Jodie Van Wyk, 18, based in Cape Town. Jodie started her love of photography at a young age to escape her diﬃculties with identity and faith. After a sexual assault that she faced earlier this year, her work has been based on exploring faith and the toxic relationship she had with it. Jodie had only graduated high school in 2017 and is trying to make her name in the industry at a young age. Her experiences and how she had endured trauma are seen in her creative work as it is based oﬀ her sexual assault.
View her photographs produced during this year, along with her year-end interview below:
When you started the programme what genre of photography were you interested in and has this shifted over the course of the year?
I was really interested in wildlife photography, for some reason I had my mind set on it, but now glamour and landscape has really interested me. Which were both genres of photography I hated before this year.
Analogue (film) or Digital photography and why?
I love the look and feel for ﬁlm but I do prefer digital over it. Too many things can go wrong when using ﬁlm. Most mistakes can be corrected on digital.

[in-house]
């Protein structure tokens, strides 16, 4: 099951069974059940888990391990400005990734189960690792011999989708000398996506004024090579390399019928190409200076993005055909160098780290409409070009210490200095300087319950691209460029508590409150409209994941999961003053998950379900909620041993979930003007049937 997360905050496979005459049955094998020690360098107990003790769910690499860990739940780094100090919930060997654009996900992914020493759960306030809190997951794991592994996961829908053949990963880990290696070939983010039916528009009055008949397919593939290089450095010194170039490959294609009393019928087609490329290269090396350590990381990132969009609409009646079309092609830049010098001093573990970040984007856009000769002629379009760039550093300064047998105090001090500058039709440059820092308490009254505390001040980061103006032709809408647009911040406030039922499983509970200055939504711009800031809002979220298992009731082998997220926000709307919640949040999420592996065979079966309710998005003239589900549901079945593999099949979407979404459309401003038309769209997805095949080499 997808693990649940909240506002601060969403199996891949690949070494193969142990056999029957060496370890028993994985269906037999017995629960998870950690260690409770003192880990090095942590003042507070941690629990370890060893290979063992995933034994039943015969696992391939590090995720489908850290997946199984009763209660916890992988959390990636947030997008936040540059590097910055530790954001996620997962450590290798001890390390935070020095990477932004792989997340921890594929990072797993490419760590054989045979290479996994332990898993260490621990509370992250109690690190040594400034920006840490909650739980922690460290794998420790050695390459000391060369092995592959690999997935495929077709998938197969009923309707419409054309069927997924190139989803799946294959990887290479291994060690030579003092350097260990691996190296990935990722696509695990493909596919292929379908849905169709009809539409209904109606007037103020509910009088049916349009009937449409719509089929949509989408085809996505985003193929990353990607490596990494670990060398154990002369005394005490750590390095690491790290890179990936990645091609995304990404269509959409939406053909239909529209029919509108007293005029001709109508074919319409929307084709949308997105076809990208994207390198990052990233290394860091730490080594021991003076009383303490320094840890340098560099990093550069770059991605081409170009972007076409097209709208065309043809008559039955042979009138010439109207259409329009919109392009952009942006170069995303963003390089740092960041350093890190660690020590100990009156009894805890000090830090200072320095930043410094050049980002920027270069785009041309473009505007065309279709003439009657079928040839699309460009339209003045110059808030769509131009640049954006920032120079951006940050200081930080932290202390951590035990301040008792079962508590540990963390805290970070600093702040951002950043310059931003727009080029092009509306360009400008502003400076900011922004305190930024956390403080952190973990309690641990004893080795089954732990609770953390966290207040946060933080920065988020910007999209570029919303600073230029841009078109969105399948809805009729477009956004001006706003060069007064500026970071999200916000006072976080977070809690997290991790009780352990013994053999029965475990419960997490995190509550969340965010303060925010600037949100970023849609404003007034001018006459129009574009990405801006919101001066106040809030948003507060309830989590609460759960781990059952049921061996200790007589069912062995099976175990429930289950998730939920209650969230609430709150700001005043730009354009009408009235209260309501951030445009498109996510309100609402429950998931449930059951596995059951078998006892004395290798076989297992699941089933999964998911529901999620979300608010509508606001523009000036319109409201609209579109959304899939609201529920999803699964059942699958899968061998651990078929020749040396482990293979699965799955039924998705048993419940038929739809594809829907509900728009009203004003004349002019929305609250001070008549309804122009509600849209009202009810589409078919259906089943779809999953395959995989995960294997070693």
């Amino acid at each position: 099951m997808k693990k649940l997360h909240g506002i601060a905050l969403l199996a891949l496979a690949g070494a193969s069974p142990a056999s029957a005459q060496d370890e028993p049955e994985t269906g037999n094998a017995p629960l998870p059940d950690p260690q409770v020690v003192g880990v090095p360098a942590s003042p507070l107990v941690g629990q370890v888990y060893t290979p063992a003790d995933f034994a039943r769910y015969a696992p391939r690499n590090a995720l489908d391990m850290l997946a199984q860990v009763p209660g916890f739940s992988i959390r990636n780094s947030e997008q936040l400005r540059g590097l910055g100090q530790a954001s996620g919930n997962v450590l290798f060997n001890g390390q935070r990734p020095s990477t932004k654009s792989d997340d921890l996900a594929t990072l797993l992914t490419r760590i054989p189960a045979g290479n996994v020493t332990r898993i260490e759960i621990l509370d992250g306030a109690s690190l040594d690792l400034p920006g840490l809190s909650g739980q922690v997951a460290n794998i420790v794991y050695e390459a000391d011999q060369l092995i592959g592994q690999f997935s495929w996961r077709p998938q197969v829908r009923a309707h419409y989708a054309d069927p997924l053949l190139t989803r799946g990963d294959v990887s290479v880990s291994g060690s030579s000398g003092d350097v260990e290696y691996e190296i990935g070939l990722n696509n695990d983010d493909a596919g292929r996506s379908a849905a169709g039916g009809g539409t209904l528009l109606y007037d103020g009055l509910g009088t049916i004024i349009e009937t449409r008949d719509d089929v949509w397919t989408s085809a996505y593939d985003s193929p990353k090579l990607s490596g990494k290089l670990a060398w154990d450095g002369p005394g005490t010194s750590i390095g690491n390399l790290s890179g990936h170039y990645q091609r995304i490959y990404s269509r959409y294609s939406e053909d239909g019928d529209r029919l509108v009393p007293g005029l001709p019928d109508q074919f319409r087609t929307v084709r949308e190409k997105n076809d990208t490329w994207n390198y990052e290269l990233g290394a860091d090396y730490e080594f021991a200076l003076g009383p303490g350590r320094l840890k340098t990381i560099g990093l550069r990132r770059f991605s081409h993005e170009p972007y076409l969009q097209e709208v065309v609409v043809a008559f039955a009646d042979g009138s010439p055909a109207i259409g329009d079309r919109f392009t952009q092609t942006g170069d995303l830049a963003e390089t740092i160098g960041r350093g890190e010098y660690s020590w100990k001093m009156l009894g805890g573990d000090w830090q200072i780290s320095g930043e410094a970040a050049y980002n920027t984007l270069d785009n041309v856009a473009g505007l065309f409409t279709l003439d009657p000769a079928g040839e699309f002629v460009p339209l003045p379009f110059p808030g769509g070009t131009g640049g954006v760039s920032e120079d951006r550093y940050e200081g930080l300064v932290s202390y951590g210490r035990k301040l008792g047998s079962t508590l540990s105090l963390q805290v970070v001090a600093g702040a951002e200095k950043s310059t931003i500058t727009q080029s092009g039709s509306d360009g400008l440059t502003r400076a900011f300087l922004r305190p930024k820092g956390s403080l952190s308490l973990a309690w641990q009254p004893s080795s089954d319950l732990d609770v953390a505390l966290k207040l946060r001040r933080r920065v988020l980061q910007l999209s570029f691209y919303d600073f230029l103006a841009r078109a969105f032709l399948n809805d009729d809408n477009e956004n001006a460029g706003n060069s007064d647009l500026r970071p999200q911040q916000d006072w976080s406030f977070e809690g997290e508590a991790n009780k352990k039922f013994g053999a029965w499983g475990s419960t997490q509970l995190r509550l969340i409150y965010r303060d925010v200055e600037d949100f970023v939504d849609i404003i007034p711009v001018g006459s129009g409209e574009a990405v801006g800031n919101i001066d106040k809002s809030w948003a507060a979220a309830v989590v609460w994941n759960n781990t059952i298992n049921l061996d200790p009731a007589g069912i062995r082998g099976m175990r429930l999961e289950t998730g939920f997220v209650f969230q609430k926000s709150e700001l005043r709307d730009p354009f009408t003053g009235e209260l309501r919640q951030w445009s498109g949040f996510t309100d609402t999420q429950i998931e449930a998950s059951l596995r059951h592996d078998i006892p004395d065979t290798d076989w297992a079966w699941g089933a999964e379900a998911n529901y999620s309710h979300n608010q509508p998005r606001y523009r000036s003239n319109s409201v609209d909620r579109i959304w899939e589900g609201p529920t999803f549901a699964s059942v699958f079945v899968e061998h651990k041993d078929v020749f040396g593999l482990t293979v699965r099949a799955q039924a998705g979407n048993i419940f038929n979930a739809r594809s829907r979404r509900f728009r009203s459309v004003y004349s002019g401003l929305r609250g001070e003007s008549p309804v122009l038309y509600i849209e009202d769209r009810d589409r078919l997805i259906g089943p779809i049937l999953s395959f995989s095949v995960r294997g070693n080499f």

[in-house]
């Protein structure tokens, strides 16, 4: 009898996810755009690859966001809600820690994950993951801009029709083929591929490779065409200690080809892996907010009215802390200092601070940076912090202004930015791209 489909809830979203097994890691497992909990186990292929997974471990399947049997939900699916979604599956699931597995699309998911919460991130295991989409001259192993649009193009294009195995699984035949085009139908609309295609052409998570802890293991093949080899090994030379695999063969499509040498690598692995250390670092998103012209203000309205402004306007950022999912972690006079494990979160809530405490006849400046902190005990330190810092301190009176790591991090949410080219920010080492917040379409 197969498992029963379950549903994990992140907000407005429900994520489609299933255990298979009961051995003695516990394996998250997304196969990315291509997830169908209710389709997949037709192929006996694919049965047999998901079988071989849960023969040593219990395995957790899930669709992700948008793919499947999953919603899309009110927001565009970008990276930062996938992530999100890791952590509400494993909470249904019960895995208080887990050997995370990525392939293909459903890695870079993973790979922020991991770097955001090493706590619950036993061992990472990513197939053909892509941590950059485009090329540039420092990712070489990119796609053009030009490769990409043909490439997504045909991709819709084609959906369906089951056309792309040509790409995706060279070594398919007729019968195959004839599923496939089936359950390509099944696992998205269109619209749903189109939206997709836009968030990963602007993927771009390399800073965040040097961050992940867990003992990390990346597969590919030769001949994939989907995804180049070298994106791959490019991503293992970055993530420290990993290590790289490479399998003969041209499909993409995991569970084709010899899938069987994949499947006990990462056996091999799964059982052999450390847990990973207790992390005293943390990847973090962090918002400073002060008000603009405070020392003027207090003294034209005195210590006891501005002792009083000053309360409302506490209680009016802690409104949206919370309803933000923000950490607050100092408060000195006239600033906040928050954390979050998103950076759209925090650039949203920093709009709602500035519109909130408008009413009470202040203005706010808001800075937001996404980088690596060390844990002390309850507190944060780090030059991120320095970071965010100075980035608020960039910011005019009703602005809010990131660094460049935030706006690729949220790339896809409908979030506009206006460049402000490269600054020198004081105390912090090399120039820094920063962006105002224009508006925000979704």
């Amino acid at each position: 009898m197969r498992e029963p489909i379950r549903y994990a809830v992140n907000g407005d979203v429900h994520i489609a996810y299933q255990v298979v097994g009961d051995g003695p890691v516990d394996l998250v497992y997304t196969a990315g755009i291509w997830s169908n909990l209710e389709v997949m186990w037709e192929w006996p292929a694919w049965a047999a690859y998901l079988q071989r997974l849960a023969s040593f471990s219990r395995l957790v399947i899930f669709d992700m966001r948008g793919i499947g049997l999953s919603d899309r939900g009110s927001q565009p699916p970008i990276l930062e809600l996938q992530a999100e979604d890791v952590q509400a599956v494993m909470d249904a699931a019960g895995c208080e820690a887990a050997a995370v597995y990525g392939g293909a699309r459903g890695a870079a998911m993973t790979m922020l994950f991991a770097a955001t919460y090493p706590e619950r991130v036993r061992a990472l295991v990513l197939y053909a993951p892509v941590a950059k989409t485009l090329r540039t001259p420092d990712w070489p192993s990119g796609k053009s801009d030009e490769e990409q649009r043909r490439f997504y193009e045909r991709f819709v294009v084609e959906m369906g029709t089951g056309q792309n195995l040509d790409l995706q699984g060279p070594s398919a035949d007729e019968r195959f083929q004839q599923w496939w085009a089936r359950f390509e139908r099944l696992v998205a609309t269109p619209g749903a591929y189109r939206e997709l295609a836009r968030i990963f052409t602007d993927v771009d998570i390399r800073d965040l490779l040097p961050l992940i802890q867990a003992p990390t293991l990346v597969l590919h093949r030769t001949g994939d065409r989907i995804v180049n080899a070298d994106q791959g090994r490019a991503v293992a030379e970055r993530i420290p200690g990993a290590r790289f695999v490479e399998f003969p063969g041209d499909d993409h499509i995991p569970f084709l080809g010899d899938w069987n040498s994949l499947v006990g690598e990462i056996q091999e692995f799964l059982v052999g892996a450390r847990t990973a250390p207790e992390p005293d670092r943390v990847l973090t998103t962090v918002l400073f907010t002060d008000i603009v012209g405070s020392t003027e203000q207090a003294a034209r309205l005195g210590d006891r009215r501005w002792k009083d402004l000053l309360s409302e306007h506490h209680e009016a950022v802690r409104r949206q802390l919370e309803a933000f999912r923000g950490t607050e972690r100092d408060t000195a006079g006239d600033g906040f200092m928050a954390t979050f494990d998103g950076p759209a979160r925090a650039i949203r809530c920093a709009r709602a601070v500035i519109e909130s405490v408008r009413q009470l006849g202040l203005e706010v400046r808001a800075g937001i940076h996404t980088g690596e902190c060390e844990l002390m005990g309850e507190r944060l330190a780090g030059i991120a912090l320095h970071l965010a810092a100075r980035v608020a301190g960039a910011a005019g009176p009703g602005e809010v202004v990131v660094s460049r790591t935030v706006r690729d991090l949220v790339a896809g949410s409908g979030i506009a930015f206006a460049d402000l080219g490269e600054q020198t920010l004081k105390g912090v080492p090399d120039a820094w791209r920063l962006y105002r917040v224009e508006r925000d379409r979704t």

What subject matter do you find yourself drawn to?
More abstract and creative photography. Subject matter that is unusual and almost always has a deeper meaning.
Pick three words/phrases that describe your approach to the medium?
Creative. Eerie. Unhinged.
Why did you choose to study photography?
I always loved photography but I mostly liked the history of photography and the process before and after an image is taken. I wanted to be involved in the process and not just observe.
What has been the most noteworthy shoot/project you have done this year?
A shoot I really enjoyed was my landscape and glamour shoots for assignments.
Who is your biggest photographic influence at the moment and how/why?
My biggest photographic inﬂuence is James Wan, the creative director on most horror ﬁlms. The way he makes every character feel really inspires me to create the same eﬀect in my images.
What has been your biggest misconception about photography as a practice?
My biggest misconception on photography has been that it can only be a hobby unless you have connections or are really talented.
What is the most valuable thing you have learnt on the course?
It’s always okay to ask for help.
What advice would you give to anyone seriously considering applying for the course?
This year is tough and if you don’t really love photography or have a good work ethic, you will struggle but the end result will be worth the struggle.
How has photography shifted the way that you navigate the world?
Photography has deﬁnitely made me see the world in a diﬀerent light, everything is more interesting whether its a trashcan on the side of a road or a church that has been remodeled.